New Twitch nudity and attire guideline takes effect immediately.

According to Twitch, it found that the old one “relied on an assumed shared understanding of what is appropriate in specific contexts.”

In the wave of reviews of guidelines by social media platforms, Amazon subsidiary and world’s leading live streaming platform Twitch has released a more detailed nudity and attire guideline and have set a deadline of May 1st for creators to take down older content that violates the new rules.

The new, specific standard for coverage “reduces the policy’s reliance on an assumed single definition of contextually acceptable. Twitch added that “This new standard better translates across global contexts and will help improve enforcement consistence,”

When Twitch unveiled its new community guidelines around sexual material last year, the rules around attire were very vague. That resulted in streamers, including ExoHydraX, body painting streamer Forkgirl receiving bans for what so many considered to be inconsistently applied rules.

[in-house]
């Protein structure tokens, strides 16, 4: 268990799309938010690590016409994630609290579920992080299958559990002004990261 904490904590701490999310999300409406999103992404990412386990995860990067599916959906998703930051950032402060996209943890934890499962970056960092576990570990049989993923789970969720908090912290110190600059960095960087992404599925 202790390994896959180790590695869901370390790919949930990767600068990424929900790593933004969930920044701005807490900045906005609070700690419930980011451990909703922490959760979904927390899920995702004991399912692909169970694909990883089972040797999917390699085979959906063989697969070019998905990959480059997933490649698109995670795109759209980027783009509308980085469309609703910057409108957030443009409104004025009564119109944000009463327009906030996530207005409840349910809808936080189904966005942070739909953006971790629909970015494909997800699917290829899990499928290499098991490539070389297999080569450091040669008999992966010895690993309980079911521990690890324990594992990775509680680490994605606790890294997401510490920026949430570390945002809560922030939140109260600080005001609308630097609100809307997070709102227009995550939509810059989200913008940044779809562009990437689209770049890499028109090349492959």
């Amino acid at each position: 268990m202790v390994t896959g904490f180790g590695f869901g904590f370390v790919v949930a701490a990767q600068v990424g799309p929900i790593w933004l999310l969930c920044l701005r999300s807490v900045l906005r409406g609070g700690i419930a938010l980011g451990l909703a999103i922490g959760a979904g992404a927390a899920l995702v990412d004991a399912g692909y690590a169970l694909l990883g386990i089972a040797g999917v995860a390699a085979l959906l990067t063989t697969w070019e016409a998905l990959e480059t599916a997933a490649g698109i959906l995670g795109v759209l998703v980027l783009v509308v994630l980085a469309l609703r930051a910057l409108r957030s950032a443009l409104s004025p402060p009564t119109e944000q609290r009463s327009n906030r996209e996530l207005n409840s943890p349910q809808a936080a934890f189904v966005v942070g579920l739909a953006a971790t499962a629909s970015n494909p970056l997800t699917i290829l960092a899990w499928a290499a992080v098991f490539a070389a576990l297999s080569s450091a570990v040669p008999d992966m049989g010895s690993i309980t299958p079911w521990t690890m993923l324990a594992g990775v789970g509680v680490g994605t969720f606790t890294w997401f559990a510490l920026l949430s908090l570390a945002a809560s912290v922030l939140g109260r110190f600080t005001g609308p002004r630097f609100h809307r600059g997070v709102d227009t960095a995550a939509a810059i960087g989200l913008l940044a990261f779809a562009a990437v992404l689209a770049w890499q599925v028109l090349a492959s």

While Twitch banned streamers for wearing suggestive clothing, it never really said what it considered to be “suggestive.” Rather, the guidelines just stated that “we recommend creators wear attire that would be publicly appropriate for the context, location, and activity,” while adding that “attire intended to be sexually suggestive” wasn’t allowed.

This new “nudity and attire” guidelines clarify more precisely what is allowed in streams.

Now, the rules are “based on a standard level of coverage,” Twitch wrote. You can’t broadcast nude or partially nude, and “must cover the area extending from your hips to the bottom of your pelvis and buttocks.” Those presenting as women must cover their nipples and can’t expose the underside of their breasts. However, “cleavage is unrestricted as long as these requirements are met.” Swimsuits, breastfeeding and body-painting are also allowed, provided that genitals and nipples (for women) aren’t visible.

The policy goes into effect immediately with no grace period for new streams. Also, Twitch won’t re-evaluate past suspensions for things that are now allowed (like cleavage), even though the older rules were unclear.

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